I have a little secret. I don’t like reading Well-Read Mom’s spiritual reads. You see, I find reading them incredibly difficult. I desire to have read them (note the past tense), but the amount of discipline it takes to immerse myself in these books is challenging. Often at this time of the year, I find myself reflecting on why this is so difficult for me. Have I failed? My self-analysis reveals things I don’t really like to admit and would be easier to put off thinking about until I repeat this process in Lent. Sigh.
My internal process goes something like this. The book list comes out. In my mind, I begin to create a hierarchical list of the books I am looking forward to reading. I see the advent spiritual read: The Way of Perfection. November comes.
I am filled with good intentions. I’m starting early. I snuggle up with my cup of coffee in the coziest chair in the house, and bribe the kids with a movie and think. Here I go! I can do this. But somewhere around page 22, I begin to give up. This reading is slow. This is hard. Maybe I can’t do this. What is Saint Teresa actually saying anyway?
It is at this point that I start to count down the days to my Well-Read Mom meeting. No worries. I have three more weeks; I am probably just tired. I will try again tomorrow. I’m sure it will be easier to read then. But the reading doesn’t get easier for me. I start to read other books. I’m avoiding St. Teresa. I just don’t have time to add that in right now, I justify. I want to read something more relaxing. The week of our WRM meeting arrives. A good friend reminds me of the date and tells me how glad she is we chose this version of the book. The language is so much easier to read, she says. I look at her incredulously and think: easier? I am tempted to skip my meeting. I haven’t finished the book. If I’m honest, I haven’t even gotten much farther past page 22.
It would have been easier to skip our meeting. But I didn’t. I love how God works. I fully intended to skip. I was embarrassed and frustrated and thought I would just spend this time catching up with one of the million other things on my plate. But a few minutes before the meeting starts, my friend calls to make sure I’m coming. I listened that night to women share that they also struggled with the reading. They felt frustrated trying to understand St. Teresa’s message at times, but as they shared, they each had one or two passages that spoke to them. Parts I hadn’t read yet, and I found myself encouraged. I was motivated to try again. I wanted to read what they read. I was glad I attended. Something about our discussion had made the struggle of reading the text more obtainable. We were better together. I wanted to read more. So, after our meeting, I did. I freed myself from the pressure to read the entire book and jumped ahead to parts that touched them. I probably won’t finish the book before the end of December, but I am going to get farther than page 22.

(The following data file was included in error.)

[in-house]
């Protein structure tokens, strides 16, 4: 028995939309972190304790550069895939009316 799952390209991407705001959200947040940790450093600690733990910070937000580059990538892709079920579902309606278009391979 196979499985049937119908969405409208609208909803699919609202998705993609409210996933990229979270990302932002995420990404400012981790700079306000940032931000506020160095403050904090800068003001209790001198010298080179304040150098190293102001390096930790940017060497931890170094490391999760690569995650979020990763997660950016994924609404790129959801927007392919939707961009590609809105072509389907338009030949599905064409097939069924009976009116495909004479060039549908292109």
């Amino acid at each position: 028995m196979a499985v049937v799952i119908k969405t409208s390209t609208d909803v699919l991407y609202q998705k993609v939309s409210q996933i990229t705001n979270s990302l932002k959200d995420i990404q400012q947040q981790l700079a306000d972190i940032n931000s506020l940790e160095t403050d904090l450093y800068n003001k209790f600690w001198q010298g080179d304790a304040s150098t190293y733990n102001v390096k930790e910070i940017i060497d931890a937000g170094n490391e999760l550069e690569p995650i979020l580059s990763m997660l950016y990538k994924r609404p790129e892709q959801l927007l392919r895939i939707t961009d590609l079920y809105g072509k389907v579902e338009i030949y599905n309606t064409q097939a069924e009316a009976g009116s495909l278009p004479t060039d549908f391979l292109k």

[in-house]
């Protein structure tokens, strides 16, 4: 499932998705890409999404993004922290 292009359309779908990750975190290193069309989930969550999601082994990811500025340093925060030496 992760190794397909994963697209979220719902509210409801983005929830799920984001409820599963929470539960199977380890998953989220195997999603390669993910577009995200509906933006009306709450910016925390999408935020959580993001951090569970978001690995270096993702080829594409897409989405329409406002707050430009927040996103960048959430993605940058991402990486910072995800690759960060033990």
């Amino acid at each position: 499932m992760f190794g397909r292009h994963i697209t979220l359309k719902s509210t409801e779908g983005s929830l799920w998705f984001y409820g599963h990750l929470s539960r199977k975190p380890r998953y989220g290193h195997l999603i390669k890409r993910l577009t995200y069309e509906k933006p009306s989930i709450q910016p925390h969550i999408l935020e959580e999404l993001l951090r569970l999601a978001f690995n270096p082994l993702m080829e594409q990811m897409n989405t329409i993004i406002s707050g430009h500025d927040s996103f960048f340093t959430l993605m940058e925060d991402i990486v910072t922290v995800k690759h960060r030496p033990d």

Do you struggle with reading the spiritual books? Here are some things that can help.
– Release yourself from the pressure that you have to finish the book. (but do get past page 22.) My favorite part of the spiritual reads is that you soak up so much and grow in faith and devotion even if you only read parts of the books. Sometimes those tiny bits will stick with you for months or years.
– Don’t try to read the book in large chunks. This is heavy stuff. There are only 42 short chapters in The Way of Perfection. If you read one per day, you can read the whole thing in a little over a month. Don’t worry if you don’t finish each chapter. Move on if you need to. Skip a couple even.
– Use your Well-Read Mom Reading Companion. If you are like me: the shortened reading guide is helpful. Pick up at chapter 25 and read St. Teresa’s reflections on the “Our Father.”
– Don’t apologize. You don’t need to feel bad if you don’t read the entire book. Even a few chapters of these spiritual masterpieces are something to be proud of. Especially if reading theological things doesn’t come easy for you, God uses all things for His glory, and so much fruitful contemplation can come from even a few words. The few chapters you read with Well-Read Mom are a few more than you would have read right now on your own.
Written by Nicole Bugnacki, Executive Director of Well-Read Mom. Nicole Bugnacki resides in northern Minnesota with her husband, Matthew, and their eight children.
Share this Post